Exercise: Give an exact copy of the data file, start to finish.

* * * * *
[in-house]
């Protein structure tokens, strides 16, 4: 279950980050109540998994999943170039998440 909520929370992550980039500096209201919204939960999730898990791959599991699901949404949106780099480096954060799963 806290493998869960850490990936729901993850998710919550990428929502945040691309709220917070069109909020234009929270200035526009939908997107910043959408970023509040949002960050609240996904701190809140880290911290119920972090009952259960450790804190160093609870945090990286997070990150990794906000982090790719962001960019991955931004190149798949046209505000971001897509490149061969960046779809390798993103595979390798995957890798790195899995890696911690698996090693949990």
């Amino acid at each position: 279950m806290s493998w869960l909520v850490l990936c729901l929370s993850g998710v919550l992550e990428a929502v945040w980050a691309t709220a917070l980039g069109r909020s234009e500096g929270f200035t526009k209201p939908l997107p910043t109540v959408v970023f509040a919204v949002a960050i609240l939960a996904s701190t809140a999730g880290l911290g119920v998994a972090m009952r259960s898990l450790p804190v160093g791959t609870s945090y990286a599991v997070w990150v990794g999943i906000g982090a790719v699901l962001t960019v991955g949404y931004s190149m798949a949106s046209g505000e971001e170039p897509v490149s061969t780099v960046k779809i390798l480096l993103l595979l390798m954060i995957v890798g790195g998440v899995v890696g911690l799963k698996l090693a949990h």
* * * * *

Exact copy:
[in-house]
């Protein structure tokens, strides 16, 4: 279950980050109540998994999943170039998440 909520929370992550980039500096209201919204939960999730898990791959599991699901949404949106780099480096954060799963 806290493998869960850490990936729901993850998710919550990428929502945040691309709220917070069109909020234009929270200035526009939908997107910043959408970023509040949002960050609240996904701190809140880290911290119920972090009952259960450790804190160093609870945090990286997070990150990794906000982090790719962001960019991955931004190149798949046209505000971001897509490149061969960046779809390798993103595979390798995957890798790195899995890696911690698996090693949990």
């Amino acid at each position: 279950m806290s493998w869960l909520v850490l990936c729901l929370s993850g998710v919550l992550e990428a929502v945040w980050a691309t709220a917070l980039g069109r909020s234009e500096g929270f200035t526009k209201p939908l997107p910043t109540v959408v970023f509040a919204v949002a960050i609240l939960a996904s701190t809140a999730g880290l911290g119920v998994a972090m009952r259960s898990l450790p804190v160093g791959t609870s945090y990286a599991v997070w990150v990794g999943i906000g982090a790719v699901l962001t960019v991955g949404y931004s190149m798949a949106s046209g505000e971001e170039p897509v490149s061969t780099v960046k779809i390798l480096l993103l595979l390798m954060i995957v890798g790195g998440v899995v890696g911690l799963k698996l090693a949990h």